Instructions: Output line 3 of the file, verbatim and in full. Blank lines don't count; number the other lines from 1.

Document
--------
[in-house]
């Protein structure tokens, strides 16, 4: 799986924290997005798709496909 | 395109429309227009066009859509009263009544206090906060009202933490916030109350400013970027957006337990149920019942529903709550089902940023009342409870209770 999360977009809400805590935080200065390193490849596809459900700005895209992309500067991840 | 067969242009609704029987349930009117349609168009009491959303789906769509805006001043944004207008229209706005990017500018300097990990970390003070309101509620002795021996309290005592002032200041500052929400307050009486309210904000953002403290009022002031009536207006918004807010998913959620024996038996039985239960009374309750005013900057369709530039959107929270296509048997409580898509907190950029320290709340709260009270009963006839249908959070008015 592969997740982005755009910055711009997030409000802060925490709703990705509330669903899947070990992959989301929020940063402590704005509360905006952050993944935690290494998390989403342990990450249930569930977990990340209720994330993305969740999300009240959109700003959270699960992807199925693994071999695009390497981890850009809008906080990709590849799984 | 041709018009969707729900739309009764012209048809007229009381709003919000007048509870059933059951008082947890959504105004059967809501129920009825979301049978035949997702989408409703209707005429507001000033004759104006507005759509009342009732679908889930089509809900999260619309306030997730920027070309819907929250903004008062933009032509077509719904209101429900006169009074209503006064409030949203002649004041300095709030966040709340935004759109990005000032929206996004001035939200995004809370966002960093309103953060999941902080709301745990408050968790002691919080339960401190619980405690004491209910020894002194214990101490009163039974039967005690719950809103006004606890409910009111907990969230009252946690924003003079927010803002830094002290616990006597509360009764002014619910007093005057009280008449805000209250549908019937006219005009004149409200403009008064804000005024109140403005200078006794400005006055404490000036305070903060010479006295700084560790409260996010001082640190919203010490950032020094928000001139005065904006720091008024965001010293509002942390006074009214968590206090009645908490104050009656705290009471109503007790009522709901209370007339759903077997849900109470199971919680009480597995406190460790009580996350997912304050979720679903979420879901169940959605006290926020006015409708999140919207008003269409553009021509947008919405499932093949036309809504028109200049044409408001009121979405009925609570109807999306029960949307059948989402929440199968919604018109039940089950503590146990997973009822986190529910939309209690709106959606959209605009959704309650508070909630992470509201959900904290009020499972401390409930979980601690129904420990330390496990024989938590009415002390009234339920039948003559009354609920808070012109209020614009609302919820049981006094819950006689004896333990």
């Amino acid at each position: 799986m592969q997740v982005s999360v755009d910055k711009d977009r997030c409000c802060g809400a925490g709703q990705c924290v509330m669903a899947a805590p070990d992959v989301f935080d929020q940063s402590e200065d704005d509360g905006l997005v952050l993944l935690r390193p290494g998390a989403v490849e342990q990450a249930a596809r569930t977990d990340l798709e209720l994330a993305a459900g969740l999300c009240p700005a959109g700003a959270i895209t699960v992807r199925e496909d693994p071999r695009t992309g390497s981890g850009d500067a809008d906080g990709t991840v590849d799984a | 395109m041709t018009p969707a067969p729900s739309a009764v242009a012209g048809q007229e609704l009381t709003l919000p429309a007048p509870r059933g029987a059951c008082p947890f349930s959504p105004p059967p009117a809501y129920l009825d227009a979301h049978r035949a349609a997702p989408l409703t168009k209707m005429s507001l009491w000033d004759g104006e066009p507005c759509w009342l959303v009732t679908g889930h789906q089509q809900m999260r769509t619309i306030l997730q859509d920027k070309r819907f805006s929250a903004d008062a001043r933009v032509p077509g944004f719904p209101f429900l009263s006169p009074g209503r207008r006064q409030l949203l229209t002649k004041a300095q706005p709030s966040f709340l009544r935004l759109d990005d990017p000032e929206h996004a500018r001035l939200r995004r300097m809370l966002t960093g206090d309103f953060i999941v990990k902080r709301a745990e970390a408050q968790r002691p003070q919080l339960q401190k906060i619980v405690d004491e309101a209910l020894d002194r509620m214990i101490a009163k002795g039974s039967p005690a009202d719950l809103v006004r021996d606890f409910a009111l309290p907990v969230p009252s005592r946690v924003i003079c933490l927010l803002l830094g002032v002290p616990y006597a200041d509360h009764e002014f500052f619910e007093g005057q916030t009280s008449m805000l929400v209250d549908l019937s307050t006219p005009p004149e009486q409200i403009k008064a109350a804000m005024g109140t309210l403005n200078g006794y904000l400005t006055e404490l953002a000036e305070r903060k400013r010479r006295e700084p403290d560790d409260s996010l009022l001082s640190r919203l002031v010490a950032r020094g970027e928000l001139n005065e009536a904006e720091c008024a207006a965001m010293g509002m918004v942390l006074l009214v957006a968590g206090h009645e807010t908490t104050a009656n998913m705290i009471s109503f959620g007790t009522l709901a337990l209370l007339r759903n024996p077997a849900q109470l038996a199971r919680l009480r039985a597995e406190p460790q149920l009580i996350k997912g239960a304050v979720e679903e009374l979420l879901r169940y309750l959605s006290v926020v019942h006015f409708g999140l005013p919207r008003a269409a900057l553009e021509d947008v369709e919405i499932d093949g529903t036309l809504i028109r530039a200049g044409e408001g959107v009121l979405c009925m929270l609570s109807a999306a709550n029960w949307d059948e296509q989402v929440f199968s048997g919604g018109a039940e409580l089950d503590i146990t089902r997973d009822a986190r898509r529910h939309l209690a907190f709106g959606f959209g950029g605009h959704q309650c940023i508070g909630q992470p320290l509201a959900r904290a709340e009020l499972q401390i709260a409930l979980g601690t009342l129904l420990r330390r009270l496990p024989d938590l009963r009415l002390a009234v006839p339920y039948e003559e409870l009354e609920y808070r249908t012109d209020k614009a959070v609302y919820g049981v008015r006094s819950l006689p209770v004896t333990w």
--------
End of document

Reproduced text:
């Amino acid at each position: 799986m592969q997740v982005s999360v755009d910055k711009d977009r997030c409000c802060g809400a925490g709703q990705c924290v509330m669903a899947a805590p070990d992959v989301f935080d929020q940063s402590e200065d704005d509360g905006l997005v952050l993944l935690r390193p290494g998390a989403v490849e342990q990450a249930a596809r569930t977990d990340l798709e209720l994330a993305a459900g969740l999300c009240p700005a959109g700003a959270i895209t699960v992807r199925e496909d693994p071999r695009t992309g390497s981890g850009d500067a809008d906080g990709t991840v590849d799984a | 395109m041709t018009p969707a067969p729900s739309a009764v242009a012209g048809q007229e609704l009381t709003l919000p429309a007048p509870r059933g029987a059951c008082p947890f349930s959504p105004p059967p009117a809501y129920l009825d227009a979301h049978r035949a349609a997702p989408l409703t168009k209707m005429s507001l009491w000033d004759g104006e066009p507005c759509w009342l959303v009732t679908g889930h789906q089509q809900m999260r769509t619309i306030l997730q859509d920027k070309r819907f805006s929250a903004d008062a001043r933009v032509p077509g944004f719904p209101f429900l009263s006169p009074g209503r207008r006064q409030l949203l229209t002649k004041a300095q706005p709030s966040f709340l009544r935004l759109d990005d990017p000032e929206h996004a500018r001035l939200r995004r300097m809370l966002t960093g206090d309103f953060i999941v990990k902080r709301a745990e970390a408050q968790r002691p003070q919080l339960q401190k906060i619980v405690d004491e309101a209910l020894d002194r509620m214990i101490a009163k002795g039974s039967p005690a009202d719950l809103v006004r021996d606890f409910a009111l309290p907990v969230p009252s005592r946690v924003i003079c933490l927010l803002l830094g002032v002290p616990y006597a200041d509360h009764e002014f500052f619910e007093g005057q916030t009280s008449m805000l929400v209250d549908l019937s307050t006219p005009p004149e009486q409200i403009k008064a109350a804000m005024g109140t309210l403005n200078g006794y904000l400005t006055e404490l953002a000036e305070r903060k400013r010479r006295e700084p403290d560790d409260s996010l009022l001082s640190r919203l002031v010490a950032r020094g970027e928000l001139n005065e009536a904006e720091c008024a207006a965001m010293g509002m918004v942390l006074l009214v957006a968590g206090h009645e807010t908490t104050a009656n998913m705290i009471s109503f959620g007790t009522l709901a337990l209370l007339r759903n024996p077997a849900q109470l038996a199971r919680l009480r039985a597995e406190p460790q149920l009580i996350k997912g239960a304050v979720e679903e009374l979420l879901r169940y309750l959605s006290v926020v019942h006015f409708g999140l005013p919207r008003a269409a900057l553009e021509d947008v369709e919405i499932d093949g529903t036309l809504i028109r530039a200049g044409e408001g959107v009121l979405c009925m929270l609570s109807a999306a709550n029960w949307d059948e296509q989402v929440f199968s048997g919604g018109a039940e409580l089950d503590i146990t089902r997973d009822a986190r898509r529910h939309l209690a907190f709106g959606f959209g950029g605009h959704q309650c940023i508070g909630q992470p320290l509201a959900r904290a709340e009020l499972q401390i709260a409930l979980g601690t009342l129904l420990r330390r009270l496990p024989d938590l009963r009415l002390a009234v006839p339920y039948e003559e409870l009354e609920y808070r249908t012109d209020k614009a959070v609302y919820g049981v008015r006094s819950l006689p209770v004896t333990w």